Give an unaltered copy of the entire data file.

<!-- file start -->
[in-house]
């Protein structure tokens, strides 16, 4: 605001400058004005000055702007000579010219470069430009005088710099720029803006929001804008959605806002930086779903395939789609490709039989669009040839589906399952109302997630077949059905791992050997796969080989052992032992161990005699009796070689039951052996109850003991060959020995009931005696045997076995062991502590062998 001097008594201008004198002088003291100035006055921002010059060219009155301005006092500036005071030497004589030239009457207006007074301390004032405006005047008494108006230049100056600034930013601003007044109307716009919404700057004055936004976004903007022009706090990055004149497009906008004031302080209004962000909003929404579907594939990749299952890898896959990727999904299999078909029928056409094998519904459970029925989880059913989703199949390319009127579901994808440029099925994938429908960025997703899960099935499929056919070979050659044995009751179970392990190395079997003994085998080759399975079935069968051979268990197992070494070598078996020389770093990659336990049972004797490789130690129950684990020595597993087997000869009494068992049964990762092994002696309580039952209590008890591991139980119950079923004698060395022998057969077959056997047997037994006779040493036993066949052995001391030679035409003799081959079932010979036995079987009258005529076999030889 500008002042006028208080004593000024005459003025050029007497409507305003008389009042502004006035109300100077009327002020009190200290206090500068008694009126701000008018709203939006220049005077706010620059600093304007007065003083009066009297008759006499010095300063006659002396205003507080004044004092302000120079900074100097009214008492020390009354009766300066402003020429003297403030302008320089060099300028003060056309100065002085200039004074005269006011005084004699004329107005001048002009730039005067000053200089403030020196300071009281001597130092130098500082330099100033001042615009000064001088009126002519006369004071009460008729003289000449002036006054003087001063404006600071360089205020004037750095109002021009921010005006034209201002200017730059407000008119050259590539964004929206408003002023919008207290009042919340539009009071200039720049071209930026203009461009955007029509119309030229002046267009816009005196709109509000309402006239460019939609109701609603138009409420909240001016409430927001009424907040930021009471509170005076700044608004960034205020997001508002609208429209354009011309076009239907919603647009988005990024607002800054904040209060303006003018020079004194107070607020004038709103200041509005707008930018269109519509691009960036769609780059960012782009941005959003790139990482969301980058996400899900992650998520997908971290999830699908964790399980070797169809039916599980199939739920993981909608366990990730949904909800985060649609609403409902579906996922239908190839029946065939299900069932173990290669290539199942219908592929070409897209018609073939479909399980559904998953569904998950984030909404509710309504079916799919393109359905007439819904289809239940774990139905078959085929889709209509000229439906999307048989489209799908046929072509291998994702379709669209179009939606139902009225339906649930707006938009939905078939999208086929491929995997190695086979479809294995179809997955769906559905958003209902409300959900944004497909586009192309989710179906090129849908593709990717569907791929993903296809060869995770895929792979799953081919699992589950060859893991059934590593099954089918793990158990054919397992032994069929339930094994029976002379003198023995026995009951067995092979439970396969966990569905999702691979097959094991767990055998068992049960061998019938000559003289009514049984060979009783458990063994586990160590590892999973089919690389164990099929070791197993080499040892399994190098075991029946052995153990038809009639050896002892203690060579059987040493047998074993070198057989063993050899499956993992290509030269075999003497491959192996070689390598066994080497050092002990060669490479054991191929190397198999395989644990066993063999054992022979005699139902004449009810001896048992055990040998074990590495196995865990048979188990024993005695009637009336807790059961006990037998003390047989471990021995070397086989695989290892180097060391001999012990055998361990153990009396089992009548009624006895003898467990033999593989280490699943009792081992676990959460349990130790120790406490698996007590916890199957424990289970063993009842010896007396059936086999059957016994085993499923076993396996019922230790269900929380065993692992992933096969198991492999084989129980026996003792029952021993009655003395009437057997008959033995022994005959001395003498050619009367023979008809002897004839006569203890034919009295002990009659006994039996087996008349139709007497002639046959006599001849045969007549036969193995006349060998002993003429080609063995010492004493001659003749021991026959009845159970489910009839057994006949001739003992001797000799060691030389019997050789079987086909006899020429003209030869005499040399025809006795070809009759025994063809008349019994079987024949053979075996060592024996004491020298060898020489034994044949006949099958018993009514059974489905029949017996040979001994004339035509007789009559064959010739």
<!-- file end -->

[in-house]
């Protein structure tokens, strides 16, 4: 605001400058004005000055702007000579010219470069430009005088710099720029803006929001804008959605806002930086779903395939789609490709039989669009040839589906399952109302997630077949059905791992050997796969080989052992032992161990005699009796070689039951052996109850003991060959020995009931005696045997076995062991502590062998 001097008594201008004198002088003291100035006055921002010059060219009155301005006092500036005071030497004589030239009457207006007074301390004032405006005047008494108006230049100056600034930013601003007044109307716009919404700057004055936004976004903007022009706090990055004149497009906008004031302080209004962000909003929404579907594939990749299952890898896959990727999904299999078909029928056409094998519904459970029925989880059913989703199949390319009127579901994808440029099925994938429908960025997703899960099935499929056919070979050659044995009751179970392990190395079997003994085998080759399975079935069968051979268990197992070494070598078996020389770093990659336990049972004797490789130690129950684990020595597993087997000869009494068992049964990762092994002696309580039952209590008890591991139980119950079923004698060395022998057969077959056997047997037994006779040493036993066949052995001391030679035409003799081959079932010979036995079987009258005529076999030889 500008002042006028208080004593000024005459003025050029007497409507305003008389009042502004006035109300100077009327002020009190200290206090500068008694009126701000008018709203939006220049005077706010620059600093304007007065003083009066009297008759006499010095300063006659002396205003507080004044004092302000120079900074100097009214008492020390009354009766300066402003020429003297403030302008320089060099300028003060056309100065002085200039004074005269006011005084004699004329107005001048002009730039005067000053200089403030020196300071009281001597130092130098500082330099100033001042615009000064001088009126002519006369004071009460008729003289000449002036006054003087001063404006600071360089205020004037750095109002021009921010005006034209201002200017730059407000008119050259590539964004929206408003002023919008207290009042919340539009009071200039720049071209930026203009461009955007029509119309030229002046267009816009005196709109509000309402006239460019939609109701609603138009409420909240001016409430927001009424907040930021009471509170005076700044608004960034205020997001508002609208429209354009011309076009239907919603647009988005990024607002800054904040209060303006003018020079004194107070607020004038709103200041509005707008930018269109519509691009960036769609780059960012782009941005959003790139990482969301980058996400899900992650998520997908971290999830699908964790399980070797169809039916599980199939739920993981909608366990990730949904909800985060649609609403409902579906996922239908190839029946065939299900069932173990290669290539199942219908592929070409897209018609073939479909399980559904998953569904998950984030909404509710309504079916799919393109359905007439819904289809239940774990139905078959085929889709209509000229439906999307048989489209799908046929072509291998994702379709669209179009939606139902009225339906649930707006938009939905078939999208086929491929995997190695086979479809294995179809997955769906559905958003209902409300959900944004497909586009192309989710179906090129849908593709990717569907791929993903296809060869995770895929792979799953081919699992589950060859893991059934590593099954089918793990158990054919397992032994069929339930094994029976002379003198023995026995009951067995092979439970396969966990569905999702691979097959094991767990055998068992049960061998019938000559003289009514049984060979009783458990063994586990160590590892999973089919690389164990099929070791197993080499040892399994190098075991029946052995153990038809009639050896002892203690060579059987040493047998074993070198057989063993050899499956993992290509030269075999003497491959192996070689390598066994080497050092002990060669490479054991191929190397198999395989644990066993063999054992022979005699139902004449009810001896048992055990040998074990590495196995865990048979188990024993005695009637009336807790059961006990037998003390047989471990021995070397086989695989290892180097060391001999012990055998361990153990009396089992009548009624006895003898467990033999593989280490699943009792081992676990959460349990130790120790406490698996007590916890199957424990289970063993009842010896007396059936086999059957016994085993499923076993396996019922230790269900929380065993692992992933096969198991492999084989129980026996003792029952021993009655003395009437057997008959033995022994005959001395003498050619009367023979008809002897004839006569203890034919009295002990009659006994039996087996008349139709007497002639046959006599001849045969007549036969193995006349060998002993003429080609063995010492004493001659003749021991026959009845159970489910009839057994006949001739003992001797000799060691030389019997050789079987086909006899020429003209030869005499040399025809006795070809009759025994063809008349019994079987024949053979075996060592024996004491020298060898020489034994044949006949099958018993009514059974489905029949017996040979001994004339035509007789009559064959010739």